Understanding Fixed Route Services Under the ADA

Transportation for people with disabilities can sometimes get complicated. In this three-part series, we will share some important things that will help you become more comfortable and a transportation pro. Our first post focuses on making the most of fixed- route services.

Passed in 1990, the Americans with Disabilities Act is a federal civil rights law protecting people with disabilities from discrimination. The law ensures equal treatment of all people, regardless of any disability. The five sections of the ADA dealing with different aspects of public life include:

  • Employment

  • Access to private businesses

  • Telecommunications and public programs like transportation

Title II of the ADA

This section relates to public programs, services and activities provided by a public entity. It protects people with disabilities from discrimination in public transportation. The U.S. Department of Transportation issues regulations that define your rights under Title II of the ADA.

Title II of the ADA applies to public transportation services such as city buses, commuter rail, subway stations, Amtrak and paratransit services. Title III of the ADA applies to private transportation services such as hotel shuttles, private buses and vans and taxis.

Fixed-route is one service covered under public transportation. This includes any city’s regular bus system, light rail, or rapid transit routes. We will cover the second service–demand response–in the third post of this series.

The fixed-route system transports individuals by public entities and follows a prescribed route according to a fixed schedule. Under the law, transit entities are required to provide and maintain services and equipment which allow individuals with disabilities to access:

  • Information

  • Communication modes

  • Vehicles

  • Stops and signage 

  • Staff and services

Public entity personnel must understand how the vehicles and equipment operate. They should also know how to appropriately interact with any person, regardless of their disability. Bus drivers need to pay attention to people boarding their vehicles so they can assist people with different disabilities as needed.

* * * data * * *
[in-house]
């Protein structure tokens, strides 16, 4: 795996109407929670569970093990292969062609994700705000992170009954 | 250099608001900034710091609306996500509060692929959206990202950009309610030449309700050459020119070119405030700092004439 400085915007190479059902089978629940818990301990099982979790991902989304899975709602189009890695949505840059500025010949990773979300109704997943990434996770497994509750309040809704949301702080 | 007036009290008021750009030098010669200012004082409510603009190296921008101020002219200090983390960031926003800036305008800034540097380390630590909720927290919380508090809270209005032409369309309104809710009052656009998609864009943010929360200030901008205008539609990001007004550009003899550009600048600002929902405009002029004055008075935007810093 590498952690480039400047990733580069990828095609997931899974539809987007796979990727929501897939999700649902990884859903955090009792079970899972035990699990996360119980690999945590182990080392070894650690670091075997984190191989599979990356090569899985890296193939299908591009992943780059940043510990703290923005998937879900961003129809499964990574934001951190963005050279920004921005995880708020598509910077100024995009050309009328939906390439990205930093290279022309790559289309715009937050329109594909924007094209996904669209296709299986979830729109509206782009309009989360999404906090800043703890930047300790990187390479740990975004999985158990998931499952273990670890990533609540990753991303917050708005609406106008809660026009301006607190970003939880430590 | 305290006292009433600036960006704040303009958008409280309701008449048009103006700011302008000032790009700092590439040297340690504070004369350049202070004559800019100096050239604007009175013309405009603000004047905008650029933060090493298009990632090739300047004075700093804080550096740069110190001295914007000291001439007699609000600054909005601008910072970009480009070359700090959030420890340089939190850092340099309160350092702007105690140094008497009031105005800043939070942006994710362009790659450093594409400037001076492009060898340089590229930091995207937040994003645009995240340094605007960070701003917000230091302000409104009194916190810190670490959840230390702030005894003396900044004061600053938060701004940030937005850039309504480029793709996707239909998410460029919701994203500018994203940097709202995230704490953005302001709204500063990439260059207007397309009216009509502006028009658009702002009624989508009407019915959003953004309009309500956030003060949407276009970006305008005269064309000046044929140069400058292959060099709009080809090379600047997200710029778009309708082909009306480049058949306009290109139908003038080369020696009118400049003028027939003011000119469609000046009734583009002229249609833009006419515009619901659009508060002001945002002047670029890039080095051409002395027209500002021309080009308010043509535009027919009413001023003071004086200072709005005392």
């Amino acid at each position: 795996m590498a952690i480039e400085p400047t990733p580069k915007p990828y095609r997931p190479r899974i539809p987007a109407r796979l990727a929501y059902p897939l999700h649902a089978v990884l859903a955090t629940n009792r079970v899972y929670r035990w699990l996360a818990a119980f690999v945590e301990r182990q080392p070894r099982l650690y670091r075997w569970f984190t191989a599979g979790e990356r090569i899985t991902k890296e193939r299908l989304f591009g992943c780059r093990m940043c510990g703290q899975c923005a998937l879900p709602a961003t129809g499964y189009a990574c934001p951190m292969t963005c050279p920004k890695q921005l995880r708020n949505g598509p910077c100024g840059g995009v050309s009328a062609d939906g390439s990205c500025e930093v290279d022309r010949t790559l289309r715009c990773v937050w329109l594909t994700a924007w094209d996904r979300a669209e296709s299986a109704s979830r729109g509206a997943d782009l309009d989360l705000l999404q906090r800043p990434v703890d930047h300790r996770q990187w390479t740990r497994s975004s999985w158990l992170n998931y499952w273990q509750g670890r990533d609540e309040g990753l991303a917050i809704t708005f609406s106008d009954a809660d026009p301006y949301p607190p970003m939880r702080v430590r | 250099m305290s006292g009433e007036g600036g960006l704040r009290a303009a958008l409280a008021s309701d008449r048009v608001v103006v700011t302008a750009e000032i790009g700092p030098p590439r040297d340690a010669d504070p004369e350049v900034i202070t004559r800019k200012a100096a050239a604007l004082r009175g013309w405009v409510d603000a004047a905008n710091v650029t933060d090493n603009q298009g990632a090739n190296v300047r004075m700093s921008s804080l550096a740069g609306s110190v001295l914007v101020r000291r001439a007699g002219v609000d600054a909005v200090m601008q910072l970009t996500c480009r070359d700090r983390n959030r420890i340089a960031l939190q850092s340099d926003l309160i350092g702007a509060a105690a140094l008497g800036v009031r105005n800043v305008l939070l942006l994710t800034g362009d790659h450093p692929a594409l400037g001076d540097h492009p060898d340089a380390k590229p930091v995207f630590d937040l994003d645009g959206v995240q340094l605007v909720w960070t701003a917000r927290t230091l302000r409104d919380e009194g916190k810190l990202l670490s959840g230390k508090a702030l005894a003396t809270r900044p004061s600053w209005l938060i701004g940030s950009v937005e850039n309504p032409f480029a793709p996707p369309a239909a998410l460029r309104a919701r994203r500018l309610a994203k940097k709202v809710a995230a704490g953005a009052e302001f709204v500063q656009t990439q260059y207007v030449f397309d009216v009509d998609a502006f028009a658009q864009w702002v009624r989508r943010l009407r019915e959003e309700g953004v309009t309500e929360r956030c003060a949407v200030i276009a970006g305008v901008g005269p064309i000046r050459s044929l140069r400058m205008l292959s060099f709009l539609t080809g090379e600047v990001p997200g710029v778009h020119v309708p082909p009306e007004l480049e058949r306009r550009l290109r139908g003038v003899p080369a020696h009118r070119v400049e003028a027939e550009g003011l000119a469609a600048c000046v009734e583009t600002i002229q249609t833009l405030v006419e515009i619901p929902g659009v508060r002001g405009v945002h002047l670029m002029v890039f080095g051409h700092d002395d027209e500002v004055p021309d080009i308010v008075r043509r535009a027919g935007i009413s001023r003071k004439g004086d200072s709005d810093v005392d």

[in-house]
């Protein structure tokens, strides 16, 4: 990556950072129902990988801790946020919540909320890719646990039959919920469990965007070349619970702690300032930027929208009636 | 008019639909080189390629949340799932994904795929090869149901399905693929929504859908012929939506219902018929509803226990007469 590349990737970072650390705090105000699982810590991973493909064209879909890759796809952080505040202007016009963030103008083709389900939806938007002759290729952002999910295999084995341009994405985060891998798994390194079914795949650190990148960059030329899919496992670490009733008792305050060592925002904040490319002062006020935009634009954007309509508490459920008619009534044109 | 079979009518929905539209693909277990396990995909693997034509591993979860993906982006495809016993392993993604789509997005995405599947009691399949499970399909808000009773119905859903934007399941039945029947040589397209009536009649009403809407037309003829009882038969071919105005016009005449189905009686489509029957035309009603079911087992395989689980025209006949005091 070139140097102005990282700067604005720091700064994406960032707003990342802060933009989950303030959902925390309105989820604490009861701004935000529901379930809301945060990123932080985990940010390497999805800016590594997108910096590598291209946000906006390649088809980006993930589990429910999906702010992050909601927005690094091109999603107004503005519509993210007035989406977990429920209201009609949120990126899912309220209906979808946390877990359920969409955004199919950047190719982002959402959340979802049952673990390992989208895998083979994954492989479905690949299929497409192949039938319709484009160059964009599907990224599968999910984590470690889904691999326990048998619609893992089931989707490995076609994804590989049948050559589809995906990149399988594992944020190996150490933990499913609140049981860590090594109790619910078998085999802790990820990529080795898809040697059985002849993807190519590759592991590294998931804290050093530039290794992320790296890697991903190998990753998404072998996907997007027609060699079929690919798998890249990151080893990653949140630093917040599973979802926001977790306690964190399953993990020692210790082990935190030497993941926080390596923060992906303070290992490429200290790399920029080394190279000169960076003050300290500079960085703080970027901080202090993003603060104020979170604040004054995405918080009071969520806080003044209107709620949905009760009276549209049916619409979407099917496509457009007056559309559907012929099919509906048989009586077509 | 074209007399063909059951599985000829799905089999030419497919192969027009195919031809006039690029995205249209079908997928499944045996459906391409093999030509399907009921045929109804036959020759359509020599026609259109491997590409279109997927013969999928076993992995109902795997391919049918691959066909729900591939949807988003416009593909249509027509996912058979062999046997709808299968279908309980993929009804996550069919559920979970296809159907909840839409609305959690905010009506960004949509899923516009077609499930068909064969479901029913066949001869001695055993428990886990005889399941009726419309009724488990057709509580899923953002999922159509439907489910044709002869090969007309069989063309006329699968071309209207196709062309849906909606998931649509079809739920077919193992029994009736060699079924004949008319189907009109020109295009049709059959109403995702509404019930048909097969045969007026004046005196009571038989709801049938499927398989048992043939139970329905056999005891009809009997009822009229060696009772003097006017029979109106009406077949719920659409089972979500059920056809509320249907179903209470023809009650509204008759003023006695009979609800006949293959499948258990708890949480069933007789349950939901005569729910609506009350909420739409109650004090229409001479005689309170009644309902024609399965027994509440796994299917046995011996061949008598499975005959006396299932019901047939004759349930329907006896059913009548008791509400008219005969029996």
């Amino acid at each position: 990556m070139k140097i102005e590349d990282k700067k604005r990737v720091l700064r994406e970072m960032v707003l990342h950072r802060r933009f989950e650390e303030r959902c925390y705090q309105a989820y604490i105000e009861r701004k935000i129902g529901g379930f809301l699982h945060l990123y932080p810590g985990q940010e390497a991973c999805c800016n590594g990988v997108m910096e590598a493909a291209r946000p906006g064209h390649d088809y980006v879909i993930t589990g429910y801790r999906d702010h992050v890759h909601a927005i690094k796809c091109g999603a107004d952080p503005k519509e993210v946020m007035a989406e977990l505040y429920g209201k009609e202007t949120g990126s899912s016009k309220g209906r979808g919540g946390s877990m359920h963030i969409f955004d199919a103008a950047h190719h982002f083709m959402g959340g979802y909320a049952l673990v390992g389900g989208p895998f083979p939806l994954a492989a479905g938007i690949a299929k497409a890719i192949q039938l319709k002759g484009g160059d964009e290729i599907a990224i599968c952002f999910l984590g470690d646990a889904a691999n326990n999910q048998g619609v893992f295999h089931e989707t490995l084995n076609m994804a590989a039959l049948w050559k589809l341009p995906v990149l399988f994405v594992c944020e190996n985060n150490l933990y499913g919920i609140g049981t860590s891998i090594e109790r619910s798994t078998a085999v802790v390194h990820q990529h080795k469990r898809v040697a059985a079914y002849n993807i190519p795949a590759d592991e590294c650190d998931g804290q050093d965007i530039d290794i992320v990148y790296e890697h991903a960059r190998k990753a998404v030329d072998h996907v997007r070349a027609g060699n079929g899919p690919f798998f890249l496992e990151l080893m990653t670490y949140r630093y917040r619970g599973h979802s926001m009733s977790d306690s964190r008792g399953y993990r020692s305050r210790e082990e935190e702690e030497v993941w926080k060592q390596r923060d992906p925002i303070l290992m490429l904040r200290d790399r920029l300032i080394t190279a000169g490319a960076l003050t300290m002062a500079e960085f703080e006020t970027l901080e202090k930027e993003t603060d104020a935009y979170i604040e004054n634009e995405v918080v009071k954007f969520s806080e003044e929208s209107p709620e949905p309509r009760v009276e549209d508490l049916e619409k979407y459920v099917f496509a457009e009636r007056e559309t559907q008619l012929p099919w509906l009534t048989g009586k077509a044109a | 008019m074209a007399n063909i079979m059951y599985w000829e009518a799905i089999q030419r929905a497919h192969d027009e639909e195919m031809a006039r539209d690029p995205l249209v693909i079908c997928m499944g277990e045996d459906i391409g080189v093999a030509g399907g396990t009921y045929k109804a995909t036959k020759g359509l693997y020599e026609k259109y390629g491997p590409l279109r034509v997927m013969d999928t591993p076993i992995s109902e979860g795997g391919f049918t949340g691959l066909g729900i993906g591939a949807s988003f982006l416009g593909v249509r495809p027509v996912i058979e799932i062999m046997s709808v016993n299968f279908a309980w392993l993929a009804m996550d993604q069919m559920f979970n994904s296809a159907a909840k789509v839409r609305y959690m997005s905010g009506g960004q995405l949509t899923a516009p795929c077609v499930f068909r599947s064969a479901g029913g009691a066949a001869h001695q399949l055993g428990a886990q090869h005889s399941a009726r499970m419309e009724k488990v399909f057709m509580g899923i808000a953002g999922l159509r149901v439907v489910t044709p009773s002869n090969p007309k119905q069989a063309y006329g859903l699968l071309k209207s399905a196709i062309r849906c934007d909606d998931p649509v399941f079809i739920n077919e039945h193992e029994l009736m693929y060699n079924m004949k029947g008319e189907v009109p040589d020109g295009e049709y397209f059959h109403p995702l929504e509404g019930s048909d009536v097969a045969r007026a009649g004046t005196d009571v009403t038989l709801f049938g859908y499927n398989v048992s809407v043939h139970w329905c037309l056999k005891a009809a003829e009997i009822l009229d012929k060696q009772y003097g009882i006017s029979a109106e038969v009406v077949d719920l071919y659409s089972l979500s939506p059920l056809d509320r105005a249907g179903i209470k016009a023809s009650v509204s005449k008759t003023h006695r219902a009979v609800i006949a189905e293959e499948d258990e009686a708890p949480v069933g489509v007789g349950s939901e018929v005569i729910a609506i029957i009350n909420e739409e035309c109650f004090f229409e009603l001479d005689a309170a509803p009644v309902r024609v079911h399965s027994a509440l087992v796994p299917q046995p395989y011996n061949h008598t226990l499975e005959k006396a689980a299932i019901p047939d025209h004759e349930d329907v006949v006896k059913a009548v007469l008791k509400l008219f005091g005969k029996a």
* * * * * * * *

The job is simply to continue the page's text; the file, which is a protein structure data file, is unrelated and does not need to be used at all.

Common accommodations

Here are some accommodations fixed-route drivers should use when needed by someone with a disability.

  • If the system does not use an automated annunciation system, transit drivers must be able to announce transfer points, major intersections, destination points and intervals along the route in a manner sufficient to orient people with visual impairments to their location.

  • Use notepads for communicating with people with hearing or dual sensory losses.

  • Provide adequate time for passengers to board and disembark the vehicle.

  • Drivers are required to help with lifts, ramps, and securement devices. The driver must help you, even if it means leaving his or her seat. 

  • If priority seating areas are occupied by non-disabled people and a passenger with a disability who needs this seating boards, operators must ask that seat to be vacated for that passenger.

Complete complaint procedures vary depending upon the transportation agency. You should contact your local agency’s customer service department to find out how you would file a complaint. 

If you use Omaha’s fixed-route system and need to file a complaint, use Metro’s online comment form. You can also call the customer service line at 402.341.0800 or 402.341.0807 (TDD).

When making a complaint you must provide:

  • Your contact information

  • Location and date of the incident

  • Description of the problem

  • Bus number if available

  • Time of day

  • Employee name or driver ID if known

  • Any other persons involved or witnesses to the event

The National Rural Transit Assistance Program has an excellent Fixed-Route Bus Service Requirements tool kit that covers other topics, such as proper bus stop access.

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